I Manage Not to Faint

Wednesday, when I was on vacation, my music minister called and asked me to sing a solo for Sunday night. That is kind of late notice (and he apologized for that), but we decided on a song that I had sung a long time ago, before I lived in Nashville, even, and he would accompany me on his guitar.

That song is called "He Redeemed Me," by the way, and it is a great song, and I plan on talking about it another time when I am not interested in talking about myself. That may be a while.

So here's the deal: in addition to my other crippling fears, I also have stage fright. Well, that is nothing out of the ordinary, and actually it has come in handy, because in my speech classes we do have a chapter about facing stage fright, and I am able to share my personal experiences with my students and they feel better about themselves when they hear the story of how I fell off a stage.

I'm not telling that one yet.

Fortunately, as I have gotten older and had more experience with speaking/singing/performing in public, my stage fright has become less of a hindrance. That doesn't mean it has gone away, though.

Typically, my stage fright manifests itself in four ways:

1. I can't breathe.
This happens to just about everybody. I remember giving a speech in my 11th grade American History class that began like this: "Ladies and gentlemen , I would like to ...." and so on. What's really bad is when you do those wheezing gasps where everyone can hear them and it sounds like you're having an asthma attack.

2. I shake.
Like the leaves on a tree in a huge summer storm. One time I sang a song while my legs--not just my knees--but my entire LEGS were trembling. Because I have the shakes, I always hold a microphone with both hands. This not only keeps the mic steady, but it also provides a "life raft," of sorts, to cling to. Here is what my dad said to me after my first public performance: "Did you kill the microphone?" I had a white-knuckled two-fisted grip on that thing, people; it was going NOWHERE. He said it looked like I was trying to pop the top of it right off. Tonight, ten years later, guess what--I two-handed the microphone.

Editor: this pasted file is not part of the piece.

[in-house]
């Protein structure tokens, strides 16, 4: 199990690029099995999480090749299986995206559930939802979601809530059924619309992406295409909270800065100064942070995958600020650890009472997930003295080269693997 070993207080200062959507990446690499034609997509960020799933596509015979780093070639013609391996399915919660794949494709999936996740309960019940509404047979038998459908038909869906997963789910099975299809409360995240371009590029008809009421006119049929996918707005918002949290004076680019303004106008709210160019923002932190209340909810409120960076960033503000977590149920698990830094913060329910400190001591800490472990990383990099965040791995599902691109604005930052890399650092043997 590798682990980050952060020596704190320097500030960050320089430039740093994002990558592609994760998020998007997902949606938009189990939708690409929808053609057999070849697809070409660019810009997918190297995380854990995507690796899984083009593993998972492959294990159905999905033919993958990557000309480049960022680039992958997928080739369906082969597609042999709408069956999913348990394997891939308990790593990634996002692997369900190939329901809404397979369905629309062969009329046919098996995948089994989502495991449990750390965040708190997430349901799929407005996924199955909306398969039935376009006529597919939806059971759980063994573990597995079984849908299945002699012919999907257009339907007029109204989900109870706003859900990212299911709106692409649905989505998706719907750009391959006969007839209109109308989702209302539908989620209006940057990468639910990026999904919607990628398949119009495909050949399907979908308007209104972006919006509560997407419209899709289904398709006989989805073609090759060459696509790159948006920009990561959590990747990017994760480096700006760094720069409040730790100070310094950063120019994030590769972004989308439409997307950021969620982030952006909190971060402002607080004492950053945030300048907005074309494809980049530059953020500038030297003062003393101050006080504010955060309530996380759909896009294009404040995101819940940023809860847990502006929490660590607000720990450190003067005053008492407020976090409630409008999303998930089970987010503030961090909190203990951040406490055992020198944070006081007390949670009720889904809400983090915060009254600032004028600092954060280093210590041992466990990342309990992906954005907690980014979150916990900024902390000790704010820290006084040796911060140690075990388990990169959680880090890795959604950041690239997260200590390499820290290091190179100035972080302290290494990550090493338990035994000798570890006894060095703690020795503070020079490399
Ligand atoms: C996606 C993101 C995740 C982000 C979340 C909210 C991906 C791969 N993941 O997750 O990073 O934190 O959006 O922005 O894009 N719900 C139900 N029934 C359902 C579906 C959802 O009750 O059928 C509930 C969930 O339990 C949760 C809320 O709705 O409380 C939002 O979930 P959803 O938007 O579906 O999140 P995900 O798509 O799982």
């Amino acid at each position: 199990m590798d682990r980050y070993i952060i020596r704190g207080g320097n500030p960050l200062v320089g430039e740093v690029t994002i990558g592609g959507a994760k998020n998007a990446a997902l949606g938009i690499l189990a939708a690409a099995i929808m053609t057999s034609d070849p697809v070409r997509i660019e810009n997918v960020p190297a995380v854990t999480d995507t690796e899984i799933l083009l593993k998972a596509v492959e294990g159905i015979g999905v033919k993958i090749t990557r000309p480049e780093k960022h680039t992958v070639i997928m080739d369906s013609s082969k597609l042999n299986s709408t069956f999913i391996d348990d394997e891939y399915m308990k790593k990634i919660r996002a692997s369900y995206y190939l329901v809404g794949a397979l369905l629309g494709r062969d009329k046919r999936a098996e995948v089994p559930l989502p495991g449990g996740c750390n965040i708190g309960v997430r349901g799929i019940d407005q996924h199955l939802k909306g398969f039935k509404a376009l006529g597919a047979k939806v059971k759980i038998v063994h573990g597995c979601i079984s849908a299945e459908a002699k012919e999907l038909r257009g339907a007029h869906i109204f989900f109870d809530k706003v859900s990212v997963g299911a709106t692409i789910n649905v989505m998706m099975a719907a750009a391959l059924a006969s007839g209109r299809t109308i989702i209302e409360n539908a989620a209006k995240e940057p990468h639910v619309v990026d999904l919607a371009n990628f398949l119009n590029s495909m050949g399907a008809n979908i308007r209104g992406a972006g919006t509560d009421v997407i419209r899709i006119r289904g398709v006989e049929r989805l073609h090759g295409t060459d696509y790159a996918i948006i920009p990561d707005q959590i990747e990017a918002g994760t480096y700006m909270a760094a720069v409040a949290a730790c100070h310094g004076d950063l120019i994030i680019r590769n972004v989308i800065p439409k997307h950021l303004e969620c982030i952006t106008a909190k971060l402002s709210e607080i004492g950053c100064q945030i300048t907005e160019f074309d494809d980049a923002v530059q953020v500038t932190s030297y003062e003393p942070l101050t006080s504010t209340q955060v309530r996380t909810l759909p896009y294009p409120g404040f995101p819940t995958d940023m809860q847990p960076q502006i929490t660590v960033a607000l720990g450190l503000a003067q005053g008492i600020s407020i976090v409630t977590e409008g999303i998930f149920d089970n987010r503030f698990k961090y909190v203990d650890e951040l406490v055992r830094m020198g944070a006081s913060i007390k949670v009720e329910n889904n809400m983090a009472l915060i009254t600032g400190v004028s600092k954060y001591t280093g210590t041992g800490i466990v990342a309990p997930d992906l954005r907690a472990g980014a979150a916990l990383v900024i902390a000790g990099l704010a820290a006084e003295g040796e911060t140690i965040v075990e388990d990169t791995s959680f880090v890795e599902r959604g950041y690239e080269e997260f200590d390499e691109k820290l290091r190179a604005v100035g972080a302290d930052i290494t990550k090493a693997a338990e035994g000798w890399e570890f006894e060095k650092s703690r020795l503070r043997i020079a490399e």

3. I forget things.
This is actually not JUST something that happens when I get on a stage, actually. However, I do always have that moment of panic right beforehand when I cannot remember ANYTHING, even my own name. That is why I always have a cheat sheet in my hand. I never cheated on tests in schools, so I came to the cheat sheet later in life. It comes in really handy. Like, tonight, I was just fixing to get up to sing, and I did not remember the verses of my song. So I looked at my cheat sheet, and I remembered all the words.

4. I can't remember anything afterwards.